Leading economist: Pound devaluation shows “fundamental weakness” of UK economy


Concerns after sterling falls in value to 30 year low

ONE of Scotland’s leading economists, Professor Mike Danson, has warned that rapid devaluation of the pound points to “fundamental weaknesses” in the UK economy.

The comments come after sterling fell in value to a 30 year low yesterday [Tuesday 11 October], with one pound now valued at less than one Euro in some airport currency exchanges.

The collapse of the pound below $1.23 saw share prices jump at the London stock exchange, as traders made short term gains on the devaluation, which makes overseas earnings more valuable.

Danson warned that the short term boom was underscored by deeper economic problems and a lack of political leadership in the wake of the UK’s vote to leave the EU in June.

The Professor of enterprise policy at Herriot-Watt University said: “It is a sign of the fundamental weakness of the UK economy, which is further exposed in global markets with the loss of economies of scale, tariff protection and integration in wider supply chains.

“The devaluation is entirely due to Brexit and the inept response to it, which has further damage confidence. The lack of leadership and vision augurs badly for even being able to address the challenges of Brexit.”

“The lack of leadership and vision augurs badly for even being able to address the challenges of Brexit.” Mike Danson

“The long run UK economy is severely damaged. You can see this in work by the Treasury, the Fraser of Allander Institute, Institute for Fiscal Studies and more. So the domestic economy will be affected and multinationals trading through the stock exchange partly affected. But they will also be able to move their operations abroad.”

Danson went on to say that the devaluation pointed to the future of the UK economy as one based on an “increasing dependence on low value, low wage, low productivity production”.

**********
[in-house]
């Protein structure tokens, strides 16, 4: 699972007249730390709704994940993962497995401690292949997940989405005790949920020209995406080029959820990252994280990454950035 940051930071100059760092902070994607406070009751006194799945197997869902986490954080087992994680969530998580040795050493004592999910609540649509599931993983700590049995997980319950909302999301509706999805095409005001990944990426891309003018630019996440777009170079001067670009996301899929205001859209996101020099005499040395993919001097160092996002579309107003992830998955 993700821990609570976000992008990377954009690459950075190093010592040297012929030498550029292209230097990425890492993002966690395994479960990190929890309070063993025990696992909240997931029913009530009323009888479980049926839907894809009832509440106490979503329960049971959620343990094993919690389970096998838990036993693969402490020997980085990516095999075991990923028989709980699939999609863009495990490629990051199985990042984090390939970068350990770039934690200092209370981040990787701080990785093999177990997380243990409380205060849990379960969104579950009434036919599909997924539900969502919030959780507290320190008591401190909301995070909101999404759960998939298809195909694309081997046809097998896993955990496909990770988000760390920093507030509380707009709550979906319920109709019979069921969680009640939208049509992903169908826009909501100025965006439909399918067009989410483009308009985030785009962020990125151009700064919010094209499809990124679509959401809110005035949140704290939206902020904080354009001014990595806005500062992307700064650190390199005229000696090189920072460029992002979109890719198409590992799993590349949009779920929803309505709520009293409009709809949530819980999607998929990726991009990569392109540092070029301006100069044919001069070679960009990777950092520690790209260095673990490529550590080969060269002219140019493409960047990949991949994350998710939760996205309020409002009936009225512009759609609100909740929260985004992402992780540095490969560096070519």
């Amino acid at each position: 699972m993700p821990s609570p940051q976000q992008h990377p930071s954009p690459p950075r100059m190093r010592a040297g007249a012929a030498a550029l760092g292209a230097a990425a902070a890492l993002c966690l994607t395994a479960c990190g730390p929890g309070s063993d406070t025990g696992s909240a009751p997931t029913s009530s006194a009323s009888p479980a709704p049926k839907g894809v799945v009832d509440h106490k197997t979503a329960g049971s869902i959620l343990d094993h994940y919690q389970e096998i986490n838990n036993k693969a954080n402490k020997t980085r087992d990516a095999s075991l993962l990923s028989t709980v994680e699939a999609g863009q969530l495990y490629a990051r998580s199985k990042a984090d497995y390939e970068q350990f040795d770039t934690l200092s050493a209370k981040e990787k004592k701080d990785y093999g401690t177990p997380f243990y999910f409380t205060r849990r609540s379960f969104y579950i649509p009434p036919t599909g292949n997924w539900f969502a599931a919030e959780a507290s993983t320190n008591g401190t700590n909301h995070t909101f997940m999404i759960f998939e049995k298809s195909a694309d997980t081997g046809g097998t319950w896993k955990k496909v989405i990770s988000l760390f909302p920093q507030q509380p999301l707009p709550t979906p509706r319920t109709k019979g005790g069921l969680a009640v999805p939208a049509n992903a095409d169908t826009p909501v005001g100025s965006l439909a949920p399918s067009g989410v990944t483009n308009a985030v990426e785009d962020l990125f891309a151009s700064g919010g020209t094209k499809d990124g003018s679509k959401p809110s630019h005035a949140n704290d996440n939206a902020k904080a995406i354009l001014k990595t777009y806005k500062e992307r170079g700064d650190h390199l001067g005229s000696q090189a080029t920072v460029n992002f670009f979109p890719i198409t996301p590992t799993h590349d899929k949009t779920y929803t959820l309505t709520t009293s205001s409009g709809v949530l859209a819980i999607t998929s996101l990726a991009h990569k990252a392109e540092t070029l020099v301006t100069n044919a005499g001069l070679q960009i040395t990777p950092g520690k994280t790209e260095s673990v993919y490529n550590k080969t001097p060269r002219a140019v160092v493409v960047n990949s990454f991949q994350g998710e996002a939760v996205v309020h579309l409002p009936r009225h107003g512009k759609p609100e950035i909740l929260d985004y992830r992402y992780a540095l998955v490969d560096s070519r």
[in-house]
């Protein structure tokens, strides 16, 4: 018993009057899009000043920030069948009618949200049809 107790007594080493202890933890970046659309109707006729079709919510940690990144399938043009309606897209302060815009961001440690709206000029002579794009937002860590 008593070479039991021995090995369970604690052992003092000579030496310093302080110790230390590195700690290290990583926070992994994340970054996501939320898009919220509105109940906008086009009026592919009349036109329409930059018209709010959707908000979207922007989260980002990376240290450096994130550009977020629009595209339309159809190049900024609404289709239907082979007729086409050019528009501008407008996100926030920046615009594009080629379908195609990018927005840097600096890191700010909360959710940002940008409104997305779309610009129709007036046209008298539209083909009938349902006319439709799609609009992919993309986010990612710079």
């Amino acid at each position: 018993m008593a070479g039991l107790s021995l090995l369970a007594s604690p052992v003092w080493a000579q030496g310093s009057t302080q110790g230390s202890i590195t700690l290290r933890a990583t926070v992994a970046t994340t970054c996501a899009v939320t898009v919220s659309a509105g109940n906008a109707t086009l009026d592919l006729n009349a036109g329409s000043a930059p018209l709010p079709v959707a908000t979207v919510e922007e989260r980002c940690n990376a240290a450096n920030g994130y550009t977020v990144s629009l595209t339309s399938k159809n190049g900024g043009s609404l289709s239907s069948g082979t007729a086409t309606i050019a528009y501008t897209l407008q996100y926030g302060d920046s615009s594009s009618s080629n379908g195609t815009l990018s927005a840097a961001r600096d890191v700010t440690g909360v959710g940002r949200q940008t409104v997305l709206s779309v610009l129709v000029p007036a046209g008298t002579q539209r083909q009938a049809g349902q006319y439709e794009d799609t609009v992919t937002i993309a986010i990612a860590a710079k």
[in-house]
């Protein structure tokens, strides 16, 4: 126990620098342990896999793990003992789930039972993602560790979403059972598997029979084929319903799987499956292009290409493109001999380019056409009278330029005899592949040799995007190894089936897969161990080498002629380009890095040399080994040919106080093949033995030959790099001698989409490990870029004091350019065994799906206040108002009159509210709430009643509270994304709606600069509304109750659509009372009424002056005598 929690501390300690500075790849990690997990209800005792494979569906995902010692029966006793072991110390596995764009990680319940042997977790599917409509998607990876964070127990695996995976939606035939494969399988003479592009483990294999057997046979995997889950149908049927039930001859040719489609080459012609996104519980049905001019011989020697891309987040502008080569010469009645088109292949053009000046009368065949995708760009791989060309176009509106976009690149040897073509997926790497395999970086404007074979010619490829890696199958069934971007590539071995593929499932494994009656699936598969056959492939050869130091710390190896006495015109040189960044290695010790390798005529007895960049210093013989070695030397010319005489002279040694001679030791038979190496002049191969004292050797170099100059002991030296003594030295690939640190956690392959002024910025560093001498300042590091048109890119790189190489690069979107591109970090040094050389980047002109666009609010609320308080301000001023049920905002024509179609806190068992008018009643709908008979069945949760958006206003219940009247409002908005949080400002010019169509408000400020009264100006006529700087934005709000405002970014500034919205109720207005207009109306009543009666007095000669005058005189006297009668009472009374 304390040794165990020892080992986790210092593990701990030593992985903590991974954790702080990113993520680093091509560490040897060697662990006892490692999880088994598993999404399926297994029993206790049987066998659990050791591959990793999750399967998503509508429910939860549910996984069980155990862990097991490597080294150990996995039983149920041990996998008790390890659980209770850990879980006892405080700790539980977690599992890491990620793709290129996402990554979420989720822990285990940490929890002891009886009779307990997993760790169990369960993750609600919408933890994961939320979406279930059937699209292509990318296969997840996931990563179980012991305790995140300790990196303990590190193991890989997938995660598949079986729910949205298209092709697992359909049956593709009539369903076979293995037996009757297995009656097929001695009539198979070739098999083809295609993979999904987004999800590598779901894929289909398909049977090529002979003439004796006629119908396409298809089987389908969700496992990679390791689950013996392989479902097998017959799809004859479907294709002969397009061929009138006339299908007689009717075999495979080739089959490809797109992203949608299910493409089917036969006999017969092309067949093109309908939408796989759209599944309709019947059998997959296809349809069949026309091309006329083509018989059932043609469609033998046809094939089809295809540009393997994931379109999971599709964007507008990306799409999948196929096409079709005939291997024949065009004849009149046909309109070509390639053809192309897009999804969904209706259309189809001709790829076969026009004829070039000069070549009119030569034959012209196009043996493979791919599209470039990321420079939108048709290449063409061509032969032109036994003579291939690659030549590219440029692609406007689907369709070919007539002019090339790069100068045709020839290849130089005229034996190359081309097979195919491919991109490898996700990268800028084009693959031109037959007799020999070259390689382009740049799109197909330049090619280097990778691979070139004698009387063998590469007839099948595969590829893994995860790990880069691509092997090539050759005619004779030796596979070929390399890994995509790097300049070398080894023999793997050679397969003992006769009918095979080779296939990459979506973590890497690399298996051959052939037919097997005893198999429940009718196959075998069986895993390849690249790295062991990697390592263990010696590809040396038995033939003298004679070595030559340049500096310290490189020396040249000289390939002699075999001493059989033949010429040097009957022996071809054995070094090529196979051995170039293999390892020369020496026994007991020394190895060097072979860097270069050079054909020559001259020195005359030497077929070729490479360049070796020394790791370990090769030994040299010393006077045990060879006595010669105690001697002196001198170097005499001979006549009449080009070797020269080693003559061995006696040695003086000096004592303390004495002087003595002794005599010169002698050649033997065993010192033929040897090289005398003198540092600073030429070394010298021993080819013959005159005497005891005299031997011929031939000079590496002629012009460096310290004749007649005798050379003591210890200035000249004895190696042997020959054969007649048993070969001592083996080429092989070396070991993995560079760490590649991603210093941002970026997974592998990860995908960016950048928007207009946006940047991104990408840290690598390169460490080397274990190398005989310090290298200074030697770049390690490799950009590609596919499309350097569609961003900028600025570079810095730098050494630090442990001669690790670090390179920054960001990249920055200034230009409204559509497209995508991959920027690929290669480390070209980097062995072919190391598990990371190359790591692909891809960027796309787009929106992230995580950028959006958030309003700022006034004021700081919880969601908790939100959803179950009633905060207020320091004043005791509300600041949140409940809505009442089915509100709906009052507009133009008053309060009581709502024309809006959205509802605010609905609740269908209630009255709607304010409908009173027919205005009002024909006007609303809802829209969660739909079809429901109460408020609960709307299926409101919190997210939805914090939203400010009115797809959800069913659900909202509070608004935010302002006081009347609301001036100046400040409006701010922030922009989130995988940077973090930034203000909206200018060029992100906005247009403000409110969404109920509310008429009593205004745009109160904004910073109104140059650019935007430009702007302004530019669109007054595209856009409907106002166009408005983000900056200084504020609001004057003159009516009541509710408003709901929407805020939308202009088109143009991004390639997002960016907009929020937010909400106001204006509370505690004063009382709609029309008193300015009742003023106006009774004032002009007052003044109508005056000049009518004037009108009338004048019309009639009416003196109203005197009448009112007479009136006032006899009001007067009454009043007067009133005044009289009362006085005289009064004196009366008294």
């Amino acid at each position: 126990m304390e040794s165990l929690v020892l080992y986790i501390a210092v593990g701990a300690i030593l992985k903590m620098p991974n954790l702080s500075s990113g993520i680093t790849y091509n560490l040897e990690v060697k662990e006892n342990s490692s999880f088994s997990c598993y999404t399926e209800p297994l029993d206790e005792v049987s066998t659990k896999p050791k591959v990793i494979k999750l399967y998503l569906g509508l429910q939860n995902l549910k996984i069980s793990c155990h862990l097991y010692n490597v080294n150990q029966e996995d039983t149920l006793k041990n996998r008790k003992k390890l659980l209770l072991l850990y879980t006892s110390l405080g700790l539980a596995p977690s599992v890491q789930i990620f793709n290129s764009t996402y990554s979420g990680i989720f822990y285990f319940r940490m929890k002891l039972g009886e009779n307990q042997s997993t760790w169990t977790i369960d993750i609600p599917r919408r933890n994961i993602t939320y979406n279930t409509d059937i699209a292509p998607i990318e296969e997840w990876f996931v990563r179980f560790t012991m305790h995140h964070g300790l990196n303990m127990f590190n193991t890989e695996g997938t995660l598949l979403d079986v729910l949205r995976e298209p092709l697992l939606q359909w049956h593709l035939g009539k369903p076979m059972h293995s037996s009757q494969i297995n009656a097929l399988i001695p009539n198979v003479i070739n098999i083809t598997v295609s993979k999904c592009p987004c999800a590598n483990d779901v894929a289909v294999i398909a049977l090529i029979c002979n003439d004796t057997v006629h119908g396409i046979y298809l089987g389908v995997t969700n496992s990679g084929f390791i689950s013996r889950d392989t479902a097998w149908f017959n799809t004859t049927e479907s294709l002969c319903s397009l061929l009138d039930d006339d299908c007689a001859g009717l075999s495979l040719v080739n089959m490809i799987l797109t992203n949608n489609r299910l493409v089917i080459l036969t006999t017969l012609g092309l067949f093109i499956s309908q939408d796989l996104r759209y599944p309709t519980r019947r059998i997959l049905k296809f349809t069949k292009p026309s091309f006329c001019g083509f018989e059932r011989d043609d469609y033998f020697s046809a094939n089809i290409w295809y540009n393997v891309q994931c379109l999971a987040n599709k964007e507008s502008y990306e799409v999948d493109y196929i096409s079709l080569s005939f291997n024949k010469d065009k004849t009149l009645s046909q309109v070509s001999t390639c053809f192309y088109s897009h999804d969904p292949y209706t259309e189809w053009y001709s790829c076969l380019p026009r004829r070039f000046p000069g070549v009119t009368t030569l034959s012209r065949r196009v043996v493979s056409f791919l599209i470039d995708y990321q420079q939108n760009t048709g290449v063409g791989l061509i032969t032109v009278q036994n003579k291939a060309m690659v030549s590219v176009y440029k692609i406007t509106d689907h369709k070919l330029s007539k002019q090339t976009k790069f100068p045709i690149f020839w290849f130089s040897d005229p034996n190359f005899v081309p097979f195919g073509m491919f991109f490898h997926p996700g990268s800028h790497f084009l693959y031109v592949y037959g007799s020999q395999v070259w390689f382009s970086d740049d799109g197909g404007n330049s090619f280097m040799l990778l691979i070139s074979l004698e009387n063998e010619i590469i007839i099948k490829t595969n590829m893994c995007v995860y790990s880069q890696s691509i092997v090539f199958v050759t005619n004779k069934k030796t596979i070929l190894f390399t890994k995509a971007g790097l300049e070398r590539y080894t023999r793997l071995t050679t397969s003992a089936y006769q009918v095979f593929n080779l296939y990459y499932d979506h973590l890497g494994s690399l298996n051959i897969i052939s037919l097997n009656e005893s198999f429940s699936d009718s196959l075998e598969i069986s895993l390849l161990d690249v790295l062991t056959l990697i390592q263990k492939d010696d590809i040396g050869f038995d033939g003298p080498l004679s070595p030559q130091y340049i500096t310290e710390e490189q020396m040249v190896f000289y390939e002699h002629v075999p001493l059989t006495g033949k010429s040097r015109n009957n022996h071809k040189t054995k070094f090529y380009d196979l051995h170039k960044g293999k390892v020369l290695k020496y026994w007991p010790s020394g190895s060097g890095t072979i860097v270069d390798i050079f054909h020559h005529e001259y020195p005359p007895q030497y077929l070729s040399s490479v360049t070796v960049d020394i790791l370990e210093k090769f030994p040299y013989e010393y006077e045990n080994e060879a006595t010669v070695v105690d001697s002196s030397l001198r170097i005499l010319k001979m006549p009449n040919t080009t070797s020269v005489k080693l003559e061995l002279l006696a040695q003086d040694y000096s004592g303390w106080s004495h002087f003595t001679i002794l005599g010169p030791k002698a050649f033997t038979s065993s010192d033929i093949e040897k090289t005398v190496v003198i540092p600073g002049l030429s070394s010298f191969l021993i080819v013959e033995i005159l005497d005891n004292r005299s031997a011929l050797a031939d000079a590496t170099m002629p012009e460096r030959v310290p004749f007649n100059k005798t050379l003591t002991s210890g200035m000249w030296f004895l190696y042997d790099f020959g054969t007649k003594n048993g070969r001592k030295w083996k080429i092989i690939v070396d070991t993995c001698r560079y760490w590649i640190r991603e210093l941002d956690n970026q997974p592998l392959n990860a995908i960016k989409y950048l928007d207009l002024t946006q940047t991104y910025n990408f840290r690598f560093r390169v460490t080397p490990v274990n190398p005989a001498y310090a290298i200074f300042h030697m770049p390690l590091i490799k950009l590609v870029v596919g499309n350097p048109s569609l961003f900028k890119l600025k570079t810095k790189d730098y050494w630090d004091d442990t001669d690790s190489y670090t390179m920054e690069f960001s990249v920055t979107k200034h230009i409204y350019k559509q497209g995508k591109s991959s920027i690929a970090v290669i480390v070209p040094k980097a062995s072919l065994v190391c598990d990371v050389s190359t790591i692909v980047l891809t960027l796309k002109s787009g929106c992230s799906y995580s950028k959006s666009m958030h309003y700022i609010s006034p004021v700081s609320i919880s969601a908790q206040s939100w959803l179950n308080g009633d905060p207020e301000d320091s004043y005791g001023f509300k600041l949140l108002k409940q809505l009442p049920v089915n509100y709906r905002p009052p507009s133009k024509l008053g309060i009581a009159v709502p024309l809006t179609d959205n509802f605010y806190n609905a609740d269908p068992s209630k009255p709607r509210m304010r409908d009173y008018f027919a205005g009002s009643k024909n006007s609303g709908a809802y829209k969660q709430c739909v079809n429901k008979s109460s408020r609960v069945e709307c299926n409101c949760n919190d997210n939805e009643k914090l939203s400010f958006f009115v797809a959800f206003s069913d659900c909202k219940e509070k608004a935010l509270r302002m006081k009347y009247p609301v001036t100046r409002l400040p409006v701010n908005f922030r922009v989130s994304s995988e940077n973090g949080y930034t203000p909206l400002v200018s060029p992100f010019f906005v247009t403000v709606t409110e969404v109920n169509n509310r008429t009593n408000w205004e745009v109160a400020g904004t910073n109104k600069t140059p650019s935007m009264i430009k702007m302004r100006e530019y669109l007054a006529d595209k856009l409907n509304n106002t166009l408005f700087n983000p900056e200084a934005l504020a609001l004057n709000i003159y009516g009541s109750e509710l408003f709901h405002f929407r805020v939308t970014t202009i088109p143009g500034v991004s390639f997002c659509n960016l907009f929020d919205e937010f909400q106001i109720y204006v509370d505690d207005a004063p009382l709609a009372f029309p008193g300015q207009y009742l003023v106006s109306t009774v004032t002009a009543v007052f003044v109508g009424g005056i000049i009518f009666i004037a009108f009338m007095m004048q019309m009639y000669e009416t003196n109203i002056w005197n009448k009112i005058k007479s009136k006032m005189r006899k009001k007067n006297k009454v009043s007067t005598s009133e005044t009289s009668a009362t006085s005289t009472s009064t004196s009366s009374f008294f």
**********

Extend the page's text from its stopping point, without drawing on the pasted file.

The devaluation of the pound began in the immediate aftermath of the UK’s decision to leave the EU. However, its decline against other currencies, including the euro, has increased in rapidity since the Conservative conference in Birmingham last week which saw Prime Minister Theresa May hint at a form of ‘hard Brexit’ which would involve excluding EU migrants from the UK at the expense of Britain’s membership of the European single market.

Ben Wray, head of policy at the Common Weal think tank said: “We don't yet know what long-term impact the fall in the pound will have – if it continues to fall further global markets will view it as a major down-grading of the UK. For an economy massively over-reliant on international cash flows into the City of London, that could be disastrous.

“On the other hand, a weak pound provides an opportunity – the UK economy has been desperately in need of re-balancing by increasing manufacturing exports and reducing its over-reliance on foreign imports through increased domestic production, for example in green energy. Historically low interest rates could allow the government to make this big investment cheaply.

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“But relying on the Conservative Government to do this would be naive in the extreme. The Scottish Government needs to find a way to do it; one part of that should be to establish a Scottish National Investment Bank, as advocated for in the Common Weal and New Economic Foundation's report published today [12 October].”

The policy for a Scottish National Investment Bank (Snib), has gained traction among politicians, including Labour leader Jeremy Corbyn. The Snib would address imbalances in investment by lending at affordable rates to smaller business concerns.

Picture courtesy of tom_bullock

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